But enough of such ugly matters --even if I return to the Spokane lands a few times below. You will be glad to know that your son will be taking some instrumentation courses, as planned. He will graduate in June and ship out for --wherever the Fleet is by that time, and I can't tell anyone who can't read a map and figure out what large island is right between Luzon and Japan, and within easy air range of Kyushu.) Miss V_. C_. has seen Lieutenant A_ several times. In an attempt to impress her, he reports that he has been called in to help the FBI along the docks. Apparently, the Army was in town looking for communists, made a hash of things, by trying to pick up foreign sailor girls, and in the meantime started enough actual investigations that the FBI had to step in. With bits involving boats, the FBI asked for some Navy men, and here he is. 

It's a measure of the boy's complete naivete that he not only fingers the subjects of the surveillance (the Russians, obviously), but gives away the real story, which is that the Army's "handpicked" men were cruising the docks. (I'm not sure if Miss V_C._ has picked up that the "agents" probably weren't interested in female sailors and doesn't want to talk about it with an old woman of 26 years, or that there are limits to her precocity. I rather hope the last, frankly. She's too young to trouble herself with such things.)  

Another interesting tidbit is the news that what takes him to Stanford, apart from buttering up the Engineer, is work at a lab there on some kind of infrared eye "motion detector" that picks up interference beats. Not really seeing the relevance, I asked James, who speculates that if it were sensitive enough, you could aim it at a wall and pick up sounds through the thermocouple detector. He is skeptical that it is actually practical, but an electronic eavesdropper of that kind would obviate the need to plant microphones.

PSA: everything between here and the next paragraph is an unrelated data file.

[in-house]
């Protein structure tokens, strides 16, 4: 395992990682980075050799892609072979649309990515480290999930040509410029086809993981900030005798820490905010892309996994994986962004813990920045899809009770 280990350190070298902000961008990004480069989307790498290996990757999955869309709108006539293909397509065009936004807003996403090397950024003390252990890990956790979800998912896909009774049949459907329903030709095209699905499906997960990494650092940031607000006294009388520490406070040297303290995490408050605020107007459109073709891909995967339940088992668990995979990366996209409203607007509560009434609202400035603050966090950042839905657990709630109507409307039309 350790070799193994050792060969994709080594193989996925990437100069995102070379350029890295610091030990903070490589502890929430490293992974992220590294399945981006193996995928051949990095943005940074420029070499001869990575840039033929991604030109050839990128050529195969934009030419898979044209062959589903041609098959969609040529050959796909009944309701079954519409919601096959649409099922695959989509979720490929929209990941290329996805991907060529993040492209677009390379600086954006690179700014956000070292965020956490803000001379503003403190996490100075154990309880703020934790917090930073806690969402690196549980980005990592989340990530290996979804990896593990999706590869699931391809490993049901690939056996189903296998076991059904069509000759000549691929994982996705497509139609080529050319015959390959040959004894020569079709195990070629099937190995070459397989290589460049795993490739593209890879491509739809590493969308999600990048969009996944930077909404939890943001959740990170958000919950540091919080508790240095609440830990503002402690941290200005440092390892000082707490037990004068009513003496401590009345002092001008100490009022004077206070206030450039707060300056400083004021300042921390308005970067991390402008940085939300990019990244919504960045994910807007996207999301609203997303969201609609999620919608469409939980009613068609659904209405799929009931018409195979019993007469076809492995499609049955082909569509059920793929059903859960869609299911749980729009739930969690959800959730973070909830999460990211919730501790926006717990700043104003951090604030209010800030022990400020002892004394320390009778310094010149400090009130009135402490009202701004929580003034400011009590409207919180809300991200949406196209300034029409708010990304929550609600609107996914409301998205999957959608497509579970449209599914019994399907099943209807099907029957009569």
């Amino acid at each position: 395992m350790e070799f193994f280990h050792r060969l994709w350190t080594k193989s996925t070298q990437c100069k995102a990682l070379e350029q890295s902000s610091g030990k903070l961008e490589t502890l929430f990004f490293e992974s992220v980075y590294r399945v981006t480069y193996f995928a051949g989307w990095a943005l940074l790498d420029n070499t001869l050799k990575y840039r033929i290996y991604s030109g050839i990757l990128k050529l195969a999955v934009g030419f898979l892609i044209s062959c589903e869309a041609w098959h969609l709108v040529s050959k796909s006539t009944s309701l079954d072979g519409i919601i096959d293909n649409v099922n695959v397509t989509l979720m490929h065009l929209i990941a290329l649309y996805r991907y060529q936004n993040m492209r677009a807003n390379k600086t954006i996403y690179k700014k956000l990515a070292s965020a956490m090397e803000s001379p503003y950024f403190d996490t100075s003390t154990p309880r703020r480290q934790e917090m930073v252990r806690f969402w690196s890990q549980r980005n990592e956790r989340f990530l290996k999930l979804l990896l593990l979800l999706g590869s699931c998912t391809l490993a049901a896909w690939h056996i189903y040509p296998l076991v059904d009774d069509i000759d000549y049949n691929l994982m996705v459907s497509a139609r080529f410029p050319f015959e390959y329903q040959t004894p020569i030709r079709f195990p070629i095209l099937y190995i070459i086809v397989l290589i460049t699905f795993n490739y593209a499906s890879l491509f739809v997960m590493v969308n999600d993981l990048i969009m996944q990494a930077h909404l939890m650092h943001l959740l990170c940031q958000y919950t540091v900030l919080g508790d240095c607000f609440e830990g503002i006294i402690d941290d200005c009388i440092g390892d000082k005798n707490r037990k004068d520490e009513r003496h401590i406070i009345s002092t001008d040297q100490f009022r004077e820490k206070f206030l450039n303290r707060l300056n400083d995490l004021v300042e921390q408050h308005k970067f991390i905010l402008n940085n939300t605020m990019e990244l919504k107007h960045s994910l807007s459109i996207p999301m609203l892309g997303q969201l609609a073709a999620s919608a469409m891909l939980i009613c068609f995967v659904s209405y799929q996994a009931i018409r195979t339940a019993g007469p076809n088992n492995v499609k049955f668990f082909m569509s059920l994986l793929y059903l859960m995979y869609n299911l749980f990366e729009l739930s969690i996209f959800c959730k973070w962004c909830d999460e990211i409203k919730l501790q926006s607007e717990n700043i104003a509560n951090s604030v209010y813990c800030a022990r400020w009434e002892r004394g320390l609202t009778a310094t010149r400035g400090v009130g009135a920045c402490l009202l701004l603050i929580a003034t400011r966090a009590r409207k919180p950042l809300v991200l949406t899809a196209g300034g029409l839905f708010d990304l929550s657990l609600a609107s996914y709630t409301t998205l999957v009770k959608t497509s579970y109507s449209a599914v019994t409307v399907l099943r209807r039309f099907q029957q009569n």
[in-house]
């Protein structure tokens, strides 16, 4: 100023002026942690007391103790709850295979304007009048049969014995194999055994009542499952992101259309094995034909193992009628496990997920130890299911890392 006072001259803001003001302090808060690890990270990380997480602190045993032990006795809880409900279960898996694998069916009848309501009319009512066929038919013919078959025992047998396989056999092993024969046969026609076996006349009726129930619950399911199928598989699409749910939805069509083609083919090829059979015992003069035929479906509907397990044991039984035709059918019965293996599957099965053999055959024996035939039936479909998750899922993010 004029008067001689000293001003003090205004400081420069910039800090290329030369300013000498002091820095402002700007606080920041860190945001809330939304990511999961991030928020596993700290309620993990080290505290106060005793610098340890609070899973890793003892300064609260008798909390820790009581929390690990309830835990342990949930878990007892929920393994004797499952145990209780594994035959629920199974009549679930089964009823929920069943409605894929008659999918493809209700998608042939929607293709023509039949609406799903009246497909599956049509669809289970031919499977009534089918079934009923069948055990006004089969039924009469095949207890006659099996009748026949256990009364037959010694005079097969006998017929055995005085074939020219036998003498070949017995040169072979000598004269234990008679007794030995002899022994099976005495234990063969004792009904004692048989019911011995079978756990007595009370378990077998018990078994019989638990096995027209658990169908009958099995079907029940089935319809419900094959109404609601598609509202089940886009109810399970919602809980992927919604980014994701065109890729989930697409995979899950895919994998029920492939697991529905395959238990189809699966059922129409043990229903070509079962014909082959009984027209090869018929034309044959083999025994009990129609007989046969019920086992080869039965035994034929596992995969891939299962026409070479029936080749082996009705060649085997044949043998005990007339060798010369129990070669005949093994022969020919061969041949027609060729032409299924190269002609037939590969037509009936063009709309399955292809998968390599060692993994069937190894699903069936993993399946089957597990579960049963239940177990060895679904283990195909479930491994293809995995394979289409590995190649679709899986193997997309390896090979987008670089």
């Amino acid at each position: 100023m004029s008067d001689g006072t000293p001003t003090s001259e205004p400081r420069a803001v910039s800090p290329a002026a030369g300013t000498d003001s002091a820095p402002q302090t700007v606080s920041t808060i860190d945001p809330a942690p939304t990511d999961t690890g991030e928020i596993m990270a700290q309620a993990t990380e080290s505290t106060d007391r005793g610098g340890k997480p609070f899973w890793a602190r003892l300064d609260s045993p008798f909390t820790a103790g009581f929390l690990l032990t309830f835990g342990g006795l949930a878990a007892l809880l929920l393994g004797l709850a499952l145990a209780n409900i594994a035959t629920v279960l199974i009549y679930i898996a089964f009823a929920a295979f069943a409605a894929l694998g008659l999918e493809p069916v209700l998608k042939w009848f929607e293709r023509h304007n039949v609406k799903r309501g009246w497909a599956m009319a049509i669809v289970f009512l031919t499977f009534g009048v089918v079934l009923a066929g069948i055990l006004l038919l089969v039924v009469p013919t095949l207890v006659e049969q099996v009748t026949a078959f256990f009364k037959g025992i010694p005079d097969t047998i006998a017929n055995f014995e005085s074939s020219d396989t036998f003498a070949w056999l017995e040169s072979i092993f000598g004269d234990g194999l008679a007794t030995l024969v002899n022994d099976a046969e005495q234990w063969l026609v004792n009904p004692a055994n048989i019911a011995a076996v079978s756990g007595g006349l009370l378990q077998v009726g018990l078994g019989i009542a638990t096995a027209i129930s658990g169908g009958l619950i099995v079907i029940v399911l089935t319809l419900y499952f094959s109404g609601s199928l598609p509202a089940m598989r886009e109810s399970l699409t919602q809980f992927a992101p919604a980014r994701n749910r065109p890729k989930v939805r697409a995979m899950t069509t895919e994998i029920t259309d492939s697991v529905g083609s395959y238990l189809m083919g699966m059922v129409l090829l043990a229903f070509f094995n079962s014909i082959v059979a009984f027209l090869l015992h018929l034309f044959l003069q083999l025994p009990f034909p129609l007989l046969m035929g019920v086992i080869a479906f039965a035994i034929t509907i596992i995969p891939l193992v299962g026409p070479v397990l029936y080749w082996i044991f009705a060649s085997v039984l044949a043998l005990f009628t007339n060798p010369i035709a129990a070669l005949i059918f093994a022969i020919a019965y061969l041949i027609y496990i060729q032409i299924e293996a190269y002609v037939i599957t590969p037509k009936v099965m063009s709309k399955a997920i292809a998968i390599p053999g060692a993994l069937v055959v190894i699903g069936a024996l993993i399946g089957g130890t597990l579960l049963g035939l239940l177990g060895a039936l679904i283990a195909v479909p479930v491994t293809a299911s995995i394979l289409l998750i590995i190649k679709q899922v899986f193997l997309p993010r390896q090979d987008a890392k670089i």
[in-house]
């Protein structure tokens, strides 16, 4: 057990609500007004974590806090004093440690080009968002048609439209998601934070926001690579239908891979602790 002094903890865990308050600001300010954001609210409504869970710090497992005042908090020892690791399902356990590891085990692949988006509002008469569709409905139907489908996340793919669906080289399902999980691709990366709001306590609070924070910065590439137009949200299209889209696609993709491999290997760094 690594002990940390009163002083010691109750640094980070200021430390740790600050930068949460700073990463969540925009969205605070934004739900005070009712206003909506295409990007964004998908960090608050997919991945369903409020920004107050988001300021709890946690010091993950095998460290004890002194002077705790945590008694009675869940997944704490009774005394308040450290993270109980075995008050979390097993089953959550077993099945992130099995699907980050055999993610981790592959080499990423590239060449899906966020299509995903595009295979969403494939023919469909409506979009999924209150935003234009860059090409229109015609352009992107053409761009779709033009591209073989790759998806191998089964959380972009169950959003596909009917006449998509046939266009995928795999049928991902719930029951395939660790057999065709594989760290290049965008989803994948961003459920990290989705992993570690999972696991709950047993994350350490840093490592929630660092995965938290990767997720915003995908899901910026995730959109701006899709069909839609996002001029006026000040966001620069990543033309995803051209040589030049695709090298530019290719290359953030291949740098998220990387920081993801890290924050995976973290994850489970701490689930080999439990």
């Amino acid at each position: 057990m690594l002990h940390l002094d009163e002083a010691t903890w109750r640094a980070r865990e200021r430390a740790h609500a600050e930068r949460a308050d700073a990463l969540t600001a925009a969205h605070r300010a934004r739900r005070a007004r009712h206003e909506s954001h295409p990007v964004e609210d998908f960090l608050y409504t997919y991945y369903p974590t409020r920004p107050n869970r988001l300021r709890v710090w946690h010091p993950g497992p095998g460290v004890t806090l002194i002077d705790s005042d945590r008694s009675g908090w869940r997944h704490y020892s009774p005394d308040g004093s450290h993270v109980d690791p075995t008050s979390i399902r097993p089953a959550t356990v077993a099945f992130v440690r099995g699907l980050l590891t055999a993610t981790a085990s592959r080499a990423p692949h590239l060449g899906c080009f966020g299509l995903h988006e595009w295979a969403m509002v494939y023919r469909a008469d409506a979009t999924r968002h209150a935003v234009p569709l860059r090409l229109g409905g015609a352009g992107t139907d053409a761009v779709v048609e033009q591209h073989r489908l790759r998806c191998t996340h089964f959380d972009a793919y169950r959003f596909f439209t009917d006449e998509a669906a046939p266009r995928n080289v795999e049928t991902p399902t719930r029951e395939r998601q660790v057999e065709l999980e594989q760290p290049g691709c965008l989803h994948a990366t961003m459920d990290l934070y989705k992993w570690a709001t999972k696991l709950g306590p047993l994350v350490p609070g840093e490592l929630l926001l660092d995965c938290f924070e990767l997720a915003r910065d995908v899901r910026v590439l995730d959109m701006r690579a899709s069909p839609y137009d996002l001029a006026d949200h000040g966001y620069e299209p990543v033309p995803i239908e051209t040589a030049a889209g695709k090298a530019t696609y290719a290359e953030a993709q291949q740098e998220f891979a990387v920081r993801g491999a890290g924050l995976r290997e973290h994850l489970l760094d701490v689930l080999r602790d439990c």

Fat Chow was seen off with teary embraces from Miss v. Q. on the train to Portland, from whence he will hopefully follow the smugglers' route from Vladivostok to Nagasaki. It really does sound like the maddest thing he's done yet, and all for the sake of extracting the last few Hawaii dollars from our Satsuma friends. I am sure that the Earl has his reasons, though.

Miss v. Q. tries not to show her fears. She will definitely be teaching German at Berkeley starting next Fall, on the strength of Professor K_.'s kind recommendation, and in the mean time is hosting some private classes. (Those who have read the book are thrilled at the history of the flat!) Mrs. Wong, and how strange that is to say, is getting ready for the birth, and has found work keeping books for a local restaurant. There is now talk that the Navy might send Tommy for a doctorate after the war. They really must be hard up for men if they are willing to invest that much in a Chinese boy!